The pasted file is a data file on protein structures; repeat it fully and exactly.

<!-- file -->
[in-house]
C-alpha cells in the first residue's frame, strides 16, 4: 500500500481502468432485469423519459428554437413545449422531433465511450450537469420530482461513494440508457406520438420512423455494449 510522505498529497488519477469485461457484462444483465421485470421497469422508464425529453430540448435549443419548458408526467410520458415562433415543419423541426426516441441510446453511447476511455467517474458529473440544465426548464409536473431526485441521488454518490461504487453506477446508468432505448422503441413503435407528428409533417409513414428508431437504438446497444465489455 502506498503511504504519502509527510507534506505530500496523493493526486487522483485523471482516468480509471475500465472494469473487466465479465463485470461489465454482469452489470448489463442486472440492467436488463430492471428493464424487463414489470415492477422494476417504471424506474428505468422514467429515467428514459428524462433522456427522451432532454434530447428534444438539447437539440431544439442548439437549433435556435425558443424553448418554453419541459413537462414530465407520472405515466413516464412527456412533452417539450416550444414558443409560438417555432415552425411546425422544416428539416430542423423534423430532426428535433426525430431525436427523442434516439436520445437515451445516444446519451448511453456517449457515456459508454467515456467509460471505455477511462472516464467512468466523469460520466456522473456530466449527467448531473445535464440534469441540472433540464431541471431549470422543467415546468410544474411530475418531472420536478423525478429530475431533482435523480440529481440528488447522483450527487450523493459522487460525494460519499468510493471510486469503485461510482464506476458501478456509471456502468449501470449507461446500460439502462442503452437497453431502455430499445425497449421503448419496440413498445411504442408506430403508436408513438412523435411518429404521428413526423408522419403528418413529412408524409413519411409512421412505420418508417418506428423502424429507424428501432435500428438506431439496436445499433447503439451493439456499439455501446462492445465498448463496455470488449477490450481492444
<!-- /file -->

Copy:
[in-house]
C-alpha cells in the first residue's frame, strides 16, 4: 500500500481502468432485469423519459428554437413545449422531433465511450450537469420530482461513494440508457406520438420512423455494449 510522505498529497488519477469485461457484462444483465421485470421497469422508464425529453430540448435549443419548458408526467410520458415562433415543419423541426426516441441510446453511447476511455467517474458529473440544465426548464409536473431526485441521488454518490461504487453506477446508468432505448422503441413503435407528428409533417409513414428508431437504438446497444465489455 502506498503511504504519502509527510507534506505530500496523493493526486487522483485523471482516468480509471475500465472494469473487466465479465463485470461489465454482469452489470448489463442486472440492467436488463430492471428493464424487463414489470415492477422494476417504471424506474428505468422514467429515467428514459428524462433522456427522451432532454434530447428534444438539447437539440431544439442548439437549433435556435425558443424553448418554453419541459413537462414530465407520472405515466413516464412527456412533452417539450416550444414558443409560438417555432415552425411546425422544416428539416430542423423534423430532426428535433426525430431525436427523442434516439436520445437515451445516444446519451448511453456517449457515456459508454467515456467509460471505455477511462472516464467512468466523469460520466456522473456530466449527467448531473445535464440534469441540472433540464431541471431549470422543467415546468410544474411530475418531472420536478423525478429530475431533482435523480440529481440528488447522483450527487450523493459522487460525494460519499468510493471510486469503485461510482464506476458501478456509471456502468449501470449507461446500460439502462442503452437497453431502455430499445425497449421503448419496440413498445411504442408506430403508436408513438412523435411518429404521428413526423408522419403528418413529412408524409413519411409512421412505420418508417418506428423502424429507424428501432435500428438506431439496436445499433447503439451493439456499439455501446462492445465498448463496455470488449477490450481492444